Biofuels and Green Concrete

Courtesy: [5]

In the development of new energy resources, researchers explore every possible revenue stream to make a resource economically viable.  In the case of corn ethanol, that means selling a portion of the waste stream as cattle feed [1].   When it comes to switch grass, wood chips and other cellulosic materials, however, the waste stream has largely been dumped or burned.  Thanks to some promising research at Kansas State University, that could change.

Researchers at the school found that the byproducts of lignin and cellulosic material could be used in concrete mixes to strengthen the material up to 30% while significantly reducing carbon dioxide emissions [2].  This finding goes hand in hand with a new report from the National Institutes of Standards and Technology.  The NIST report looked at different mixes already being used to ‘green’ concrete and the kinds of measurements necessary to ensure the concrete remains strong [3].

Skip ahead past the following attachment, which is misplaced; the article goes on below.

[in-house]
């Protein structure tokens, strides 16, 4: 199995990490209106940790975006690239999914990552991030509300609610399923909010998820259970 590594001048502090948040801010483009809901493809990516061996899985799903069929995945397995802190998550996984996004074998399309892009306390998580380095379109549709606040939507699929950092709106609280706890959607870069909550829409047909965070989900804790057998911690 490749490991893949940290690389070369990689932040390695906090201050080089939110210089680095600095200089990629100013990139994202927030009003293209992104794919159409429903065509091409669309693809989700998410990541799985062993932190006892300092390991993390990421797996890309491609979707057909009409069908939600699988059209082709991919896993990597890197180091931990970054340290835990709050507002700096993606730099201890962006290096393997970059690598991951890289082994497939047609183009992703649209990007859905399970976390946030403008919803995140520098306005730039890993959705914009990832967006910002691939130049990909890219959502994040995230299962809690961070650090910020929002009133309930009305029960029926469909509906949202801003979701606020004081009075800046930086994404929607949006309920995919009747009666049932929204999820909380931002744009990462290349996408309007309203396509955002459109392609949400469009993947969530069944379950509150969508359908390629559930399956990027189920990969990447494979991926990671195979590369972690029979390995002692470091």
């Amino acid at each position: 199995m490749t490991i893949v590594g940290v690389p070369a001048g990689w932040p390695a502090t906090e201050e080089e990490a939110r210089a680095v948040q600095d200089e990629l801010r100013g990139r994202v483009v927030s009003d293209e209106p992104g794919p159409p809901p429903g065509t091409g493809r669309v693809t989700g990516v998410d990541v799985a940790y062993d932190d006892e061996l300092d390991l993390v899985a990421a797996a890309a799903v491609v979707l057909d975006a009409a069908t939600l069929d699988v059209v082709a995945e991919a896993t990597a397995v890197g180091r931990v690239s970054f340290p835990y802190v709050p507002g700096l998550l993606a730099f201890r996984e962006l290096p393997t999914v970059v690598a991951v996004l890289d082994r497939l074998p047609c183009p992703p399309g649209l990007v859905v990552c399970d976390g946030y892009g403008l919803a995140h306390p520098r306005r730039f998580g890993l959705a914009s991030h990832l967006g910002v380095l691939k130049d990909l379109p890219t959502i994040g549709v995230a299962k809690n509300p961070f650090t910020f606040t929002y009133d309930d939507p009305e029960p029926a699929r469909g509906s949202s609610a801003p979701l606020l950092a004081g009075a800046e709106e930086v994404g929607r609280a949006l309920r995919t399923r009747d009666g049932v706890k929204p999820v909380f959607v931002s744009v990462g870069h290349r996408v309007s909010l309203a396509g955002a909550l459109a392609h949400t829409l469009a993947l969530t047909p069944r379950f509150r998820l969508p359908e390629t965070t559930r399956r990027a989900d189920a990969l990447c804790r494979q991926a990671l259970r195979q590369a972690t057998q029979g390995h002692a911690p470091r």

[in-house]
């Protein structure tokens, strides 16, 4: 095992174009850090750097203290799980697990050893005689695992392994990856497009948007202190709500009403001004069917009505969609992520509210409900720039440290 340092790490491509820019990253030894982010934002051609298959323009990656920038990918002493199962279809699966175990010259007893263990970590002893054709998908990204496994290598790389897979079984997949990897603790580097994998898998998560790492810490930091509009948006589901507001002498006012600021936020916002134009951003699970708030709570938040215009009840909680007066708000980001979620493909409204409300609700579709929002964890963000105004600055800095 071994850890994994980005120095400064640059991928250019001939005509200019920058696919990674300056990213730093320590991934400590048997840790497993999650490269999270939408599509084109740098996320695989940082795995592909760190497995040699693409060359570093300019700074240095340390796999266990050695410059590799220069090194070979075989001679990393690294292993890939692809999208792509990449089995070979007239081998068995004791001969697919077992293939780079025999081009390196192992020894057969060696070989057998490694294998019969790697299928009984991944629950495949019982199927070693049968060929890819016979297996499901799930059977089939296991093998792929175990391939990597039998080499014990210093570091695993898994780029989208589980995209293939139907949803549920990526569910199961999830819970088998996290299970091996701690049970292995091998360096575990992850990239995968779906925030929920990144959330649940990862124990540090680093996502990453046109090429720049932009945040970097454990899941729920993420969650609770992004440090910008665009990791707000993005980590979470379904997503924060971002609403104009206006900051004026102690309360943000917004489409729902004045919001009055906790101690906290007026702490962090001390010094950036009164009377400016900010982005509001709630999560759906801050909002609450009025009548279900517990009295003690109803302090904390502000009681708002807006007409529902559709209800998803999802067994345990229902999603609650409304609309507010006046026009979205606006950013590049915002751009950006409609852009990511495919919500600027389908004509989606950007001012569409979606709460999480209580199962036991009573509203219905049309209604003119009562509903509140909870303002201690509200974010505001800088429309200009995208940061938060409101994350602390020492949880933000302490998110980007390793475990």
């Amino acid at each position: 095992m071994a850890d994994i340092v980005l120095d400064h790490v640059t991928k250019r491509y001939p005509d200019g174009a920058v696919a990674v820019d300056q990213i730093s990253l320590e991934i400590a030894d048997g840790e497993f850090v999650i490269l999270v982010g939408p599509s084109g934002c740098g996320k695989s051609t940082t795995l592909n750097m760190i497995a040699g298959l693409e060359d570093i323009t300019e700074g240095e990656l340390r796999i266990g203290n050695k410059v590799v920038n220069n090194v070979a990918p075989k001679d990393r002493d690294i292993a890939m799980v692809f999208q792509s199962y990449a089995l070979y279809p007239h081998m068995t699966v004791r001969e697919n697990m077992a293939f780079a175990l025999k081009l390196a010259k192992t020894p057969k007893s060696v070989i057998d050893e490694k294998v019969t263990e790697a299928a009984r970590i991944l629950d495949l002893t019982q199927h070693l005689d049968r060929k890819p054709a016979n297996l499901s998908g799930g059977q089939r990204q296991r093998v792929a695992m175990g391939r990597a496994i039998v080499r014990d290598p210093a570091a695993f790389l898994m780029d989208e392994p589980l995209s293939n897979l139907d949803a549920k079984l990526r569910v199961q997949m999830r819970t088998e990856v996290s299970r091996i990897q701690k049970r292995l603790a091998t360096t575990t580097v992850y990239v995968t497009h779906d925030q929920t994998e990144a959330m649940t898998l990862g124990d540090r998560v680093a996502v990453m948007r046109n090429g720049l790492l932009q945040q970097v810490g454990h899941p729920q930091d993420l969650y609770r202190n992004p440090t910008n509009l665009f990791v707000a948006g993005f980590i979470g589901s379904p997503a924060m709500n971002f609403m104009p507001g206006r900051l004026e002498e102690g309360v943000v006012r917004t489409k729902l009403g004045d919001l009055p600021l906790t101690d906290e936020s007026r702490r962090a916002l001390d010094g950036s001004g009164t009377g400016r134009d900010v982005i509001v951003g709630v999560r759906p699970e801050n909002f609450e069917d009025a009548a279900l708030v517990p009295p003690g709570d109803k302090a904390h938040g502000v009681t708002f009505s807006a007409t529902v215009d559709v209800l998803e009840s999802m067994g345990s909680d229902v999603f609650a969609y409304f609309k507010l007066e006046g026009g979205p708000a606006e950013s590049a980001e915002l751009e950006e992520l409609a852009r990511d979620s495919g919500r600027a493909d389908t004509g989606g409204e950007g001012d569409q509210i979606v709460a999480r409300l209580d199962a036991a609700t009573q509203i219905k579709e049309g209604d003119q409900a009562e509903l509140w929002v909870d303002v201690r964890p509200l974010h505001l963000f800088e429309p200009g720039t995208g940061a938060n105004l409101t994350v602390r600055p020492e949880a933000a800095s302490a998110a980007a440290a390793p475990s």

Cement PlantCourtesy: Wikimedia Commons

Cement Plant Courtesy: Wikimedia Commons

In order to understand the implications of these findings, it is helpful to see the energy and environmental impacts of concrete production. The U.S. cement industry uses some “400 million gigajoules of energy each year, which is equivalent to the energy required to power 3 million homes each year [4].”  Carbon dioxide emissions for the industry account for 5% of the U.S. total, according to the same report.

While the KSU study remains in the early stages, the findings pose a promising win, win, win scenario for biofuels, concrete and the environment.








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